Most liberties have been won by people who broke the law – Michael Foot, 1980
At the height of World War Two in 1942, Michael Foot, then acting editor of the Evening Standard, gave a passionate defense of freedom of the press after the Churchill government tried to censor the Daily Mirror. Foot chided his own government by likening its encroachment on press freedom to Hitler’s territorial expansion:
Appreciation by Michael White at The Guardian:
Michael Foot, the most improbable literary romantic to lead a major British party since Benjamin Disraeli, has died at the age of 96 after a turbulent political career that left him a much-loved but also deeply controversial figure. Though physically frail he displayed his customary zest for life until close to the end.
Born a year before the outbreak of the first world war, Foot’s career could be traced through many of the horrors and triumphs of the bloody 20th century, while simultaneously harking back to literary and political conflicts long forgotten by most of those whose votes he sought through nearly 60 years of elective politics. Never a communist, always a leftwing socialist and scourge of fascism, in all his battles he was rarely less than wholly committed to causes for which he cared. After his death was announced at midday today Gordon Brown led the deluge of tributes from both friends and political foes.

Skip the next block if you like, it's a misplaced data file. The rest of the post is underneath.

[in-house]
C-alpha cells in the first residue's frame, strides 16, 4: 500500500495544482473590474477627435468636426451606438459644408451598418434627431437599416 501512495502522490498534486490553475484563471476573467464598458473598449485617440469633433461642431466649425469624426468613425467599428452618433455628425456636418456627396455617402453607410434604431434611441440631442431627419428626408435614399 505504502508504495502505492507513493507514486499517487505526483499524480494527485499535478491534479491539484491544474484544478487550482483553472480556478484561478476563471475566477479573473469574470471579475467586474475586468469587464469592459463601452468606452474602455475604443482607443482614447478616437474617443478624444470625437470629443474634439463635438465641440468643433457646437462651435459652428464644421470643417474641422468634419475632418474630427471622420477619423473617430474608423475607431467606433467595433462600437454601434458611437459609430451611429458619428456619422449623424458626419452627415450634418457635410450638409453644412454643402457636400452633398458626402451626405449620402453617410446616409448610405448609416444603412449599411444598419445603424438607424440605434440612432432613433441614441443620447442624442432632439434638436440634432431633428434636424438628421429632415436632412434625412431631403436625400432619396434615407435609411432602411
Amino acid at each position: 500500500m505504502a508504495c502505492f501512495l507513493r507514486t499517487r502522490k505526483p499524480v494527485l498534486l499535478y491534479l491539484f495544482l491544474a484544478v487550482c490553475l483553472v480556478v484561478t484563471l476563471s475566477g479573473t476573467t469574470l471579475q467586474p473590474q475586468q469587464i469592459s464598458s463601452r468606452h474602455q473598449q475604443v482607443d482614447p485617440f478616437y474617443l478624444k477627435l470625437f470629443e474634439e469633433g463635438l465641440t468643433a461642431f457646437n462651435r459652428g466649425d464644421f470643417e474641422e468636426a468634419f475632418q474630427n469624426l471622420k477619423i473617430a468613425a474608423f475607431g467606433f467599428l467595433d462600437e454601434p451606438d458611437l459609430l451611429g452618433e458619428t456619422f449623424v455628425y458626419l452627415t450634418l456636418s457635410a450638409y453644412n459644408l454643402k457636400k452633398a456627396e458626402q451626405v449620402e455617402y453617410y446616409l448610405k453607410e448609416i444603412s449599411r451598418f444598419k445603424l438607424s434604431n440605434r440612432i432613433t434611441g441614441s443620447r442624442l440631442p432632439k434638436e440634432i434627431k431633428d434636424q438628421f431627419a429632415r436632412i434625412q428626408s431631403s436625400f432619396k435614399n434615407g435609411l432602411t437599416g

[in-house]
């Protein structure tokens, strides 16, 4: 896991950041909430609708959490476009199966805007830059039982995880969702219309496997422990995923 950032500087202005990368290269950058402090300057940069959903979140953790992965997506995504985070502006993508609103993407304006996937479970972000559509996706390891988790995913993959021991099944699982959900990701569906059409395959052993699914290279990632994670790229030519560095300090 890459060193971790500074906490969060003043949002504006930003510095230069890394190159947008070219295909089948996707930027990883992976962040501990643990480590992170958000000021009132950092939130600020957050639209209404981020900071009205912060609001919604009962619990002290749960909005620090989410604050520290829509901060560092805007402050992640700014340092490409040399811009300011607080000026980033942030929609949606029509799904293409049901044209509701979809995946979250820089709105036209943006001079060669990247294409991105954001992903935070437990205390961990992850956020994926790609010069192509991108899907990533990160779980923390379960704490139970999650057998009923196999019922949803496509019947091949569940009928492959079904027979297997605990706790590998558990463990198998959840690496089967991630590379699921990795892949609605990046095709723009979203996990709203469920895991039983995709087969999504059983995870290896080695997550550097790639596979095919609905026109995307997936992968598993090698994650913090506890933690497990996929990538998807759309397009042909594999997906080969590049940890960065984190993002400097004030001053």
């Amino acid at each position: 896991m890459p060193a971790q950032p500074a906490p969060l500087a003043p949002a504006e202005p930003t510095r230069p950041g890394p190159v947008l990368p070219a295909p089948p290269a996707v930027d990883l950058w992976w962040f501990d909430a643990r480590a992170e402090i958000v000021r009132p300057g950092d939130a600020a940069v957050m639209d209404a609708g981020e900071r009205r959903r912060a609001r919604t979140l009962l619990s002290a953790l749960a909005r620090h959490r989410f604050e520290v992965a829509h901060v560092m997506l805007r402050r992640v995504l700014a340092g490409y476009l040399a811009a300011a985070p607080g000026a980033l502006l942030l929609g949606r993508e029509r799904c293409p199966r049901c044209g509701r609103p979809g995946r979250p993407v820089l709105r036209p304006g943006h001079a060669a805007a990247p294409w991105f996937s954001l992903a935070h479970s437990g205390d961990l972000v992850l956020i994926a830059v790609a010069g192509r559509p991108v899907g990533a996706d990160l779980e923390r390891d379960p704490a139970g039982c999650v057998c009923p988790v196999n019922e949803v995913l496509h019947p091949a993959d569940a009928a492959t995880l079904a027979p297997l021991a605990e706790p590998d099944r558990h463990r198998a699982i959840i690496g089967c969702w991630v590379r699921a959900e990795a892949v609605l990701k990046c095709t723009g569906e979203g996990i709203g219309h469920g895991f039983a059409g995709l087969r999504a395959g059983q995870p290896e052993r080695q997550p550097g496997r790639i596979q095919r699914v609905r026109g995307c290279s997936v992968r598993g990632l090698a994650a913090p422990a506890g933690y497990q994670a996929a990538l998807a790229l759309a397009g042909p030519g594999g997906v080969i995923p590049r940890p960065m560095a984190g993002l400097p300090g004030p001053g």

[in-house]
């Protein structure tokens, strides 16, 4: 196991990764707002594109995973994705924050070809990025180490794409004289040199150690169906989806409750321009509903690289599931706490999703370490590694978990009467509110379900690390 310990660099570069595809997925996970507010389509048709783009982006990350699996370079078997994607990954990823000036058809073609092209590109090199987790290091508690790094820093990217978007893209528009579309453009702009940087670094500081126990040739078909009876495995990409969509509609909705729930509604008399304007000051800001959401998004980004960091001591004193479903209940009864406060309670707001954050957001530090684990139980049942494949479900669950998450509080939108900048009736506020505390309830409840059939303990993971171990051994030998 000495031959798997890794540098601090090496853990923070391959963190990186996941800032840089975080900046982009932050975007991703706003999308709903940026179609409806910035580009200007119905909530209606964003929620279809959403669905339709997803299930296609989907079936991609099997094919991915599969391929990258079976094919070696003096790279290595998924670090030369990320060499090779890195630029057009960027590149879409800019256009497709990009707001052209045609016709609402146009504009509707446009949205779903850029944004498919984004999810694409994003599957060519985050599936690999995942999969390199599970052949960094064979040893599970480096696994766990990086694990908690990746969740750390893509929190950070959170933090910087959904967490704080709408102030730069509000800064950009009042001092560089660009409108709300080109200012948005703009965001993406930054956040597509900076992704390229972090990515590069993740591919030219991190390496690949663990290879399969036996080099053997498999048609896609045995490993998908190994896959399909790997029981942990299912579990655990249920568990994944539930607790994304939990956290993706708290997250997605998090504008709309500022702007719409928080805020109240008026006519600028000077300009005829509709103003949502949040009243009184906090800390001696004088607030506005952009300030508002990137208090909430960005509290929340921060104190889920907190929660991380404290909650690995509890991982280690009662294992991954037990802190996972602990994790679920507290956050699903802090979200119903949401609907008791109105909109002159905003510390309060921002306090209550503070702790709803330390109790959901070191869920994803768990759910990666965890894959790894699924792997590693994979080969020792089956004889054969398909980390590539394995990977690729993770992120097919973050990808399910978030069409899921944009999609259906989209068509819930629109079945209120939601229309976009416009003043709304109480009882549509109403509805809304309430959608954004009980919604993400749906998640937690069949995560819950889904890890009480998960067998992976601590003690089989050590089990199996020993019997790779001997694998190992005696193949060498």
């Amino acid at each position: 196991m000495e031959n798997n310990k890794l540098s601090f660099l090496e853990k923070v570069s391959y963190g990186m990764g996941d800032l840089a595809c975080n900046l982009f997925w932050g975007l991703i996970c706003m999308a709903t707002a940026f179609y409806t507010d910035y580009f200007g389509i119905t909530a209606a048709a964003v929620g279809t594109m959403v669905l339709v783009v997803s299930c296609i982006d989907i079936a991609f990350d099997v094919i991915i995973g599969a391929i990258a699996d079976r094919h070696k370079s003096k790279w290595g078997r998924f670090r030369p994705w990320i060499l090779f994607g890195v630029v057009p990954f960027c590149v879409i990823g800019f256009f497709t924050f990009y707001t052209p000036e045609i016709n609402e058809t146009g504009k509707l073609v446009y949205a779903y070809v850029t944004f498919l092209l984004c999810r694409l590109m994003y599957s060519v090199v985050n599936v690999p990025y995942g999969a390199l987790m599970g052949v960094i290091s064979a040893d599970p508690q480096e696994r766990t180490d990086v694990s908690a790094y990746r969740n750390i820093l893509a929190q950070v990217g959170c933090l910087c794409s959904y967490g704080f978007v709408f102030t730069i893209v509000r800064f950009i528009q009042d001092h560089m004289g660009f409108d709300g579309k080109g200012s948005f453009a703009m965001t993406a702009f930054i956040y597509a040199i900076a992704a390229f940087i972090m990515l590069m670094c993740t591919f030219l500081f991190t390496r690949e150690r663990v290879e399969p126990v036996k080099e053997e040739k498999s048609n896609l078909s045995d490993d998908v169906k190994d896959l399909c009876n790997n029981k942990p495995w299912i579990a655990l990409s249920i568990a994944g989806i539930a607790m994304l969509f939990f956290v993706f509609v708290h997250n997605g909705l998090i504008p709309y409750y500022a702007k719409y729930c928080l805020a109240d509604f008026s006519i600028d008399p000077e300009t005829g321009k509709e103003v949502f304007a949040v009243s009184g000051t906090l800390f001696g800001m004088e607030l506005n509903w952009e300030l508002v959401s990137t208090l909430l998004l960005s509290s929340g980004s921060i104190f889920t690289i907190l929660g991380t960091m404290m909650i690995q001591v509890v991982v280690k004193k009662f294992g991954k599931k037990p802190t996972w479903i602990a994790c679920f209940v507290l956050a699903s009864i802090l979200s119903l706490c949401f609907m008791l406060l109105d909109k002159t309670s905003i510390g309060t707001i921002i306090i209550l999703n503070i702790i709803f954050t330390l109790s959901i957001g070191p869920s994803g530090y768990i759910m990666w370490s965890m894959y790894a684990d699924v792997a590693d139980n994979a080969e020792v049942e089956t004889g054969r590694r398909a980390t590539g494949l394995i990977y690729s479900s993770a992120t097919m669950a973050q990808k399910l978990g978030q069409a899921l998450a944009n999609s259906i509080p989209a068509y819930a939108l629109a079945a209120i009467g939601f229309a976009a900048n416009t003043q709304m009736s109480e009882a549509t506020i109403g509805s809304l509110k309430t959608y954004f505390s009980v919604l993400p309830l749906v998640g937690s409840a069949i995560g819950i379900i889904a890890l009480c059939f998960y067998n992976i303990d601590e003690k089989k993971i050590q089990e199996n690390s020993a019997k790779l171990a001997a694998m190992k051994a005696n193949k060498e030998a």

“Michael Foot was a man of deep principle and passionate idealism and one of the most eloquent speakers Britain has ever heard. He was an indomitable figure who always stood up for his beliefs and whether people agreed with him or not they admired his character and his steadfastness,” the prime minister said in a statement.
Praise from the hollow men of contemporary British politics: